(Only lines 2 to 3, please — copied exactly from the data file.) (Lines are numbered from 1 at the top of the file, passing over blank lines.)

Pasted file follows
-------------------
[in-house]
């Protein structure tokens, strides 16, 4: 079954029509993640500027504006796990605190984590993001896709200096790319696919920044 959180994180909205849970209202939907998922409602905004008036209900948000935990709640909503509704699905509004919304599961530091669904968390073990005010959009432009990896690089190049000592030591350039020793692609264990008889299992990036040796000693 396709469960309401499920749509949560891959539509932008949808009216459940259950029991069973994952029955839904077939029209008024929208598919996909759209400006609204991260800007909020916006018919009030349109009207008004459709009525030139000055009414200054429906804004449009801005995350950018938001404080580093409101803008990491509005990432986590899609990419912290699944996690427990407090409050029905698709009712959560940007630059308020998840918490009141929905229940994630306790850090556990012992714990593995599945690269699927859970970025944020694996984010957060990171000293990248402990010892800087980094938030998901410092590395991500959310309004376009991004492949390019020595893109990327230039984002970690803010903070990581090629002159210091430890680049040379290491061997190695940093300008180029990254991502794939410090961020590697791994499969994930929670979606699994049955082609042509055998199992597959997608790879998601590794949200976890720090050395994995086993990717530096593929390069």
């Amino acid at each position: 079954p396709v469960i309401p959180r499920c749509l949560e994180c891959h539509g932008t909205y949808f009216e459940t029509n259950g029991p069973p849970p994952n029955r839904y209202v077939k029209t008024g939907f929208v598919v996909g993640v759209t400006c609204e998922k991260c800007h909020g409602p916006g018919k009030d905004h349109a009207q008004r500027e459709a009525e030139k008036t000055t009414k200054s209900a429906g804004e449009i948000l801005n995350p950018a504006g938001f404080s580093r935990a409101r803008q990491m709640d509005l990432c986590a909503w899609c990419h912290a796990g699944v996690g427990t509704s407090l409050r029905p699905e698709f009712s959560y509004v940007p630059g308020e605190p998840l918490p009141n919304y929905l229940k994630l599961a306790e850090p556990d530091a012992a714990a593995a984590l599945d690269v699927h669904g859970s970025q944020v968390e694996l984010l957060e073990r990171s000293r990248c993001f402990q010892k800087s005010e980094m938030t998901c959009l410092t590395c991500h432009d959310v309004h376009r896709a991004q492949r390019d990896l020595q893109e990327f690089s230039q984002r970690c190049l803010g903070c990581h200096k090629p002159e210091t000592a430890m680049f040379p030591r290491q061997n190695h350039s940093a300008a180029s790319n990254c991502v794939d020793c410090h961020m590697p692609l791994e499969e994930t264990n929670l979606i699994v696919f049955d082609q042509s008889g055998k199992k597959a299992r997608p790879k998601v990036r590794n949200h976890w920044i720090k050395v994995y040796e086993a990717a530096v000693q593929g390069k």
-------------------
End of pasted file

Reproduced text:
């Protein structure tokens, strides 16, 4: 079954029509993640500027504006796990605190984590993001896709200096790319696919920044 959180994180909205849970209202939907998922409602905004008036209900948000935990709640909503509704699905509004919304599961530091669904968390073990005010959009432009990896690089190049000592030591350039020793692609264990008889299992990036040796000693 396709469960309401499920749509949560891959539509932008949808009216459940259950029991069973994952029955839904077939029209008024929208598919996909759209400006609204991260800007909020916006018919009030349109009207008004459709009525030139000055009414200054429906804004449009801005995350950018938001404080580093409101803008990491509005990432986590899609990419912290699944996690427990407090409050029905698709009712959560940007630059308020998840918490009141929905229940994630306790850090556990012992714990593995599945690269699927859970970025944020694996984010957060990171000293990248402990010892800087980094938030998901410092590395991500959310309004376009991004492949390019020595893109990327230039984002970690803010903070990581090629002159210091430890680049040379290491061997190695940093300008180029990254991502794939410090961020590697791994499969994930929670979606699994049955082609042509055998199992597959997608790879998601590794949200976890720090050395994995086993990717530096593929390069």
């Amino acid at each position: 079954p396709v469960i309401p959180r499920c749509l949560e994180c891959h539509g932008t909205y949808f009216e459940t029509n259950g029991p069973p849970p994952n029955r839904y209202v077939k029209t008024g939907f929208v598919v996909g993640v759209t400006c609204e998922k991260c800007h909020g409602p916006g018919k009030d905004h349109a009207q008004r500027e459709a009525e030139k008036t000055t009414k200054s209900a429906g804004e449009i948000l801005n995350p950018a504006g938001f404080s580093r935990a409101r803008q990491m709640d509005l990432c986590a909503w899609c990419h912290a796990g699944v996690g427990t509704s407090l409050r029905p699905e698709f009712s959560y509004v940007p630059g308020e605190p998840l918490p009141n919304y929905l229940k994630l599961a306790e850090p556990d530091a012992a714990a593995a984590l599945d690269v699927h669904g859970s970025q944020v968390e694996l984010l957060e073990r990171s000293r990248c993001f402990q010892k800087s005010e980094m938030t998901c959009l410092t590395c991500h432009d959310v309004h376009r896709a991004q492949r390019d990896l020595q893109e990327f690089s230039q984002r970690c190049l803010g903070c990581h200096k090629p002159e210091t000592a430890m680049f040379p030591r290491q061997n190695h350039s940093a300008a180029s790319n990254c991502v794939d020793c410090h961020m590697p692609l791994e499969e994930t264990n929670l979606i699994v696919f049955d082609q042509s008889g055998k199992k597959a299992r997608p790879k998601v990036r590794n949200h976890w920044i720090k050395v994995y040796e086993a990717a530096v000693q593929g390069k």